Slop a small amount of water in. Then pour it into the casserole dish what has the meat in it. Then whack it in the oven somewhere above 220C for two hours. Give it a stir every now and again.

I hardly need to tell you that this is best cooked slow and then left overnight before eating. That will make it taste mature and well integrated. But if your ungrateful unwashed unfed are like mine hanging around the kitchen saying “When’s it ready” then, like me, you will roll your eyes heavenward and sigh and you’ll serve it up on the night it’s cooked too.

OK. It goes with basmati rice. Plonk a measure for each person in the rice cooker and 1.5 of water for each measure. Sometimes I put frozen peas or sultanas in the rice mix prior to cooking. Squeeze a lemon into the rice cooker.

Ok it’s ready. Rice on plates with meat curry alongside it – not slopped on top please, some Patak’s Lime Chilli Pickle on each plate, a big drop of ordinary mild chutney on each plate as well and a big dollop of fresh Greek yoghurt. Or you can plonk it all on the table in separate serving bowls and yell out “It’s ready”.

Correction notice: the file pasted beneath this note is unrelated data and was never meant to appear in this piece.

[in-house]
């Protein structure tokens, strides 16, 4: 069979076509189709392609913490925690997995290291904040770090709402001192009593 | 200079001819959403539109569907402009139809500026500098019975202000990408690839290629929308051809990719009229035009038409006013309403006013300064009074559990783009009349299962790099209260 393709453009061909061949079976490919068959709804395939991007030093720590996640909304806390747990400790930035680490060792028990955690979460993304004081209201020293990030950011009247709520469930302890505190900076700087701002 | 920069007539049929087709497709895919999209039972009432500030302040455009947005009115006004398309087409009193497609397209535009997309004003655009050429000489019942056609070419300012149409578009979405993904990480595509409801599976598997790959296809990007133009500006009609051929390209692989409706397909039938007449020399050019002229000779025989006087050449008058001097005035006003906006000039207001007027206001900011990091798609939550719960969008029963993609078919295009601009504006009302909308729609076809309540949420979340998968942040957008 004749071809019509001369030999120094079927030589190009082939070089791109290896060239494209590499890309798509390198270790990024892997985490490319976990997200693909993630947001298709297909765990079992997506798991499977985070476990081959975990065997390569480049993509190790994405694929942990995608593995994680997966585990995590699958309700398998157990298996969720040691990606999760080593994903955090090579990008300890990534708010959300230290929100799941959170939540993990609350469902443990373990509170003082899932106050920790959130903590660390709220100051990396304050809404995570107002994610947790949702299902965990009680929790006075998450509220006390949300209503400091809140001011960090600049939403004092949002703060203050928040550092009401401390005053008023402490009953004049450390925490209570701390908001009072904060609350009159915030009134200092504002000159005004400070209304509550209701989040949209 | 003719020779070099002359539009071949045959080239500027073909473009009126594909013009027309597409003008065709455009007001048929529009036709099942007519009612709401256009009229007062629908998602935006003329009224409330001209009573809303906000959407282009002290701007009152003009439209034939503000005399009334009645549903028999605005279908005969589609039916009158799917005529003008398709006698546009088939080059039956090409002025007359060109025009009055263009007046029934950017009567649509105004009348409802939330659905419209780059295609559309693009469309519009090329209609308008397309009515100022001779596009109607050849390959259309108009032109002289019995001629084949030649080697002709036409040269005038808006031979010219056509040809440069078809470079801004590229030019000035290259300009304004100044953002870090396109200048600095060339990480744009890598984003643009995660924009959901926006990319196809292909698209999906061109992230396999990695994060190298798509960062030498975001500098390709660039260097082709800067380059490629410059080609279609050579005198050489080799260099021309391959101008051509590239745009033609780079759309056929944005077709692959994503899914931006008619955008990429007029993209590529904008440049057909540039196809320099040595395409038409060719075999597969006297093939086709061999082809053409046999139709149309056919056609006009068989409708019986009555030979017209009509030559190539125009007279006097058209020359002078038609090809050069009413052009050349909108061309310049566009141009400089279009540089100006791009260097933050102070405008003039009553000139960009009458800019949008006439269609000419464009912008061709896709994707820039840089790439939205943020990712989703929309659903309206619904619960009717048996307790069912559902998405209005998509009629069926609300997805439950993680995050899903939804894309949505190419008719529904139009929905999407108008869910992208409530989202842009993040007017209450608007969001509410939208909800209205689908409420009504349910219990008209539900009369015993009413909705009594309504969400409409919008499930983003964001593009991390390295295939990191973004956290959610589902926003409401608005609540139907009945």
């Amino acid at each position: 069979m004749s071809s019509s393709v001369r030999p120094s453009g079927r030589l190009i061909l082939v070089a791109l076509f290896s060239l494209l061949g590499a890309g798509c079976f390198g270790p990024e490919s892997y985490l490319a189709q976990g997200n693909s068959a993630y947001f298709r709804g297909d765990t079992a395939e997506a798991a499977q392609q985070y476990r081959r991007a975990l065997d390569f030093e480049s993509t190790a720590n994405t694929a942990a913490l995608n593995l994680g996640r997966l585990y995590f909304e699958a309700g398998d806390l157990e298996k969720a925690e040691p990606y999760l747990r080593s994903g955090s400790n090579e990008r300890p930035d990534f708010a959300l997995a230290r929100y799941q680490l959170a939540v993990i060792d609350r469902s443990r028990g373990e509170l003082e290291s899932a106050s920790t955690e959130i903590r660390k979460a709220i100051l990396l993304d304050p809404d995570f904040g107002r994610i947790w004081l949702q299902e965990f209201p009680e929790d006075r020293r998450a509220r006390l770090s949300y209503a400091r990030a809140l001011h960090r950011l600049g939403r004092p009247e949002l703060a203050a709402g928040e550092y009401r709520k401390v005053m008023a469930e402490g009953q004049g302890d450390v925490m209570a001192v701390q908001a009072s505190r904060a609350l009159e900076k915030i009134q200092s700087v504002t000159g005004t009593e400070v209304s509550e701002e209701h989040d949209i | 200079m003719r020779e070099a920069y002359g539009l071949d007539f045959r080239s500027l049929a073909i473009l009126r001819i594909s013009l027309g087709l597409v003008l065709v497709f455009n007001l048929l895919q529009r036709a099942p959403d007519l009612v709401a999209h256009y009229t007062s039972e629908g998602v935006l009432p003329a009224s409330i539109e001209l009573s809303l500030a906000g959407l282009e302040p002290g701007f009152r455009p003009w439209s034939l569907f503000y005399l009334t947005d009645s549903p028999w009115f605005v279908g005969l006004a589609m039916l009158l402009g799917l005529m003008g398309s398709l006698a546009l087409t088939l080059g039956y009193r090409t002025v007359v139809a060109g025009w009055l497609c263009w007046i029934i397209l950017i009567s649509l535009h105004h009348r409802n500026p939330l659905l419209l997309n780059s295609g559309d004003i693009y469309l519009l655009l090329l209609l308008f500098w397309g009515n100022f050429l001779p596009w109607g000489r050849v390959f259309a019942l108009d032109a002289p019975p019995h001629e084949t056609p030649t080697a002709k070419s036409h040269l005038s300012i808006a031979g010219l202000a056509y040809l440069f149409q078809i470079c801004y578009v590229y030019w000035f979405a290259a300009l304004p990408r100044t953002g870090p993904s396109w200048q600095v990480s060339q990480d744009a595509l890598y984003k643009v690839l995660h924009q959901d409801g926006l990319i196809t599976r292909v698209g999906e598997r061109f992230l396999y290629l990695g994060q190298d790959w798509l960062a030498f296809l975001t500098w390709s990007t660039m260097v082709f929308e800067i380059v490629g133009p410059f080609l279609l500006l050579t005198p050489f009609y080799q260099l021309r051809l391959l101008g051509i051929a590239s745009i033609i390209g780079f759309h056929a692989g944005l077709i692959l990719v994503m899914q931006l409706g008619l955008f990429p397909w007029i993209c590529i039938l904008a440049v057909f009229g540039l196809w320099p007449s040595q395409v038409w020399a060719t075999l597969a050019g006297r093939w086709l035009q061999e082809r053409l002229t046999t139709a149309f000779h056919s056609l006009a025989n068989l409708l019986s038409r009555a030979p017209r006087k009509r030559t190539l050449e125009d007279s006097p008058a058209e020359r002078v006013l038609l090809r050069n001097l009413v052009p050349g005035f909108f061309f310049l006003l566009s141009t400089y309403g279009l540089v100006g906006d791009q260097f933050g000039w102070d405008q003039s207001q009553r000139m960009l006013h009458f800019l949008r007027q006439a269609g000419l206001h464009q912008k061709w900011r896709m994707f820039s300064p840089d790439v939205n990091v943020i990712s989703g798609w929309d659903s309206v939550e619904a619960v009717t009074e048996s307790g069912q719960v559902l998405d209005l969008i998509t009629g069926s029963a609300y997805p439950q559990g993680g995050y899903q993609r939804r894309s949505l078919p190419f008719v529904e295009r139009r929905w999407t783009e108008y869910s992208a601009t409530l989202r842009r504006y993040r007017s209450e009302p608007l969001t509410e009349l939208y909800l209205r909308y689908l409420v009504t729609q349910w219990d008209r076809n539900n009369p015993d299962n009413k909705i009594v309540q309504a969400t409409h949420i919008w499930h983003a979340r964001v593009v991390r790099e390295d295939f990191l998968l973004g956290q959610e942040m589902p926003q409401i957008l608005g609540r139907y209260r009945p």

All that’s needed is a fork and mouth.


14 thoughts on “Francis Xavier Holden presents: Red Meat Curry

  1. Pingback: Introducing FX Holden | Progressive Dinner Party

  2. I reckon the Asian guys don’t know anything about lamb and I suspect they don’t even like it.

    From Fuchsia Dunlop’s Sichuan Cookery:

    Another concept crucial to understanding Chinese cookery is that of dispelling rankness and unpleasant odour, which are known collectively as yi wie (‘peculiar smells’), and more specifically as xing wei (‘fishy odours’), sao wei (‘foul odours’) and shan wei (‘muttony odours’).”

    So yeah, muttony odours dude. Although the far western Chinese are keen on lamb.

    As for the rice bran oil – FX thought that it didn’t have trans fats, and that peanut oil did. I’ve no idea, although peanut oil makes the grade at nutrition and food blog Limes and Lycopene.

  3. Can I just say this is the yummiest curry recipe I have heard for a long while, irrespective of the variety of red meat, and that I applaud your choice of condiments *claps, invites self around to dinner*

  4. And after I have invited myself around to FXH’s place, I am going to Zoe’s, because if the marinated chook wasn’t enough, the fact that she knows how to do collard greens has completely and utterly transported me to a soul food restaurant in Savannah Georgia in July 1999 … how ironic that, just as we prepare to put a Democrat back in the White House, and a black one at that, I am transported back to the days before George Bush! BTW, that restaurant had pictures of the Clintons on the walls, because he had eaten there.